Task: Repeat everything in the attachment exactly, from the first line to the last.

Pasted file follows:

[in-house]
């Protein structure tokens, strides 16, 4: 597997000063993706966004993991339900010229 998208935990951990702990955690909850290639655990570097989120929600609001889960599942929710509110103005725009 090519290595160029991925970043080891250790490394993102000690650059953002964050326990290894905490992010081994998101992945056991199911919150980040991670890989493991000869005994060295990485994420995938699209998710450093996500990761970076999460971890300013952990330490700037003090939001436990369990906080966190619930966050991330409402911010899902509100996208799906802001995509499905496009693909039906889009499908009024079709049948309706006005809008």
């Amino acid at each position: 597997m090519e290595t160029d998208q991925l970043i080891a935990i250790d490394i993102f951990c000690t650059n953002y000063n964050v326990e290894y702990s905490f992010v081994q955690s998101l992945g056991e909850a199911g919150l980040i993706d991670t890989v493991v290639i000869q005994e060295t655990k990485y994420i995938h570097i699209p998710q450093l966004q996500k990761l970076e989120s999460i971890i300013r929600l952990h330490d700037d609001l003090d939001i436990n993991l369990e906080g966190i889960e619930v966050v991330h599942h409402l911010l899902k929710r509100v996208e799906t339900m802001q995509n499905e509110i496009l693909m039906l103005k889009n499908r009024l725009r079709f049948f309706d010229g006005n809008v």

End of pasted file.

[in-house]
């Protein structure tokens, strides 16, 4: 597997000063993706966004993991339900010229 998208935990951990702990955690909850290639655990570097989120929600609001889960599942929710509110103005725009 090519290595160029991925970043080891250790490394993102000690650059953002964050326990290894905490992010081994998101992945056991199911919150980040991670890989493991000869005994060295990485994420995938699209998710450093996500990761970076999460971890300013952990330490700037003090939001436990369990906080966190619930966050991330409402911010899902509100996208799906802001995509499905496009693909039906889009499908009024079709049948309706006005809008």
């Amino acid at each position: 597997m090519e290595t160029d998208q991925l970043i080891a935990i250790d490394i993102f951990c000690t650059n953002y000063n964050v326990e290894y702990s905490f992010v081994q955690s998101l992945g056991e909850a199911g919150l980040i993706d991670t890989v493991v290639i000869q005994e060295t655990k990485y994420i995938h570097i699209p998710q450093l966004q996500k990761l970076e989120s999460i971890i300013r929600l952990h330490d700037d609001l003090d939001i436990n993991l369990e906080g966190i889960e619930v966050v991330h599942h409402l911010l899902k929710r509100v996208e799906t339900m802001q995509n499905e509110i496009l693909m039906l103005k889009n499908r009024l725009r079709f049948f309706d010229g006005n809008v």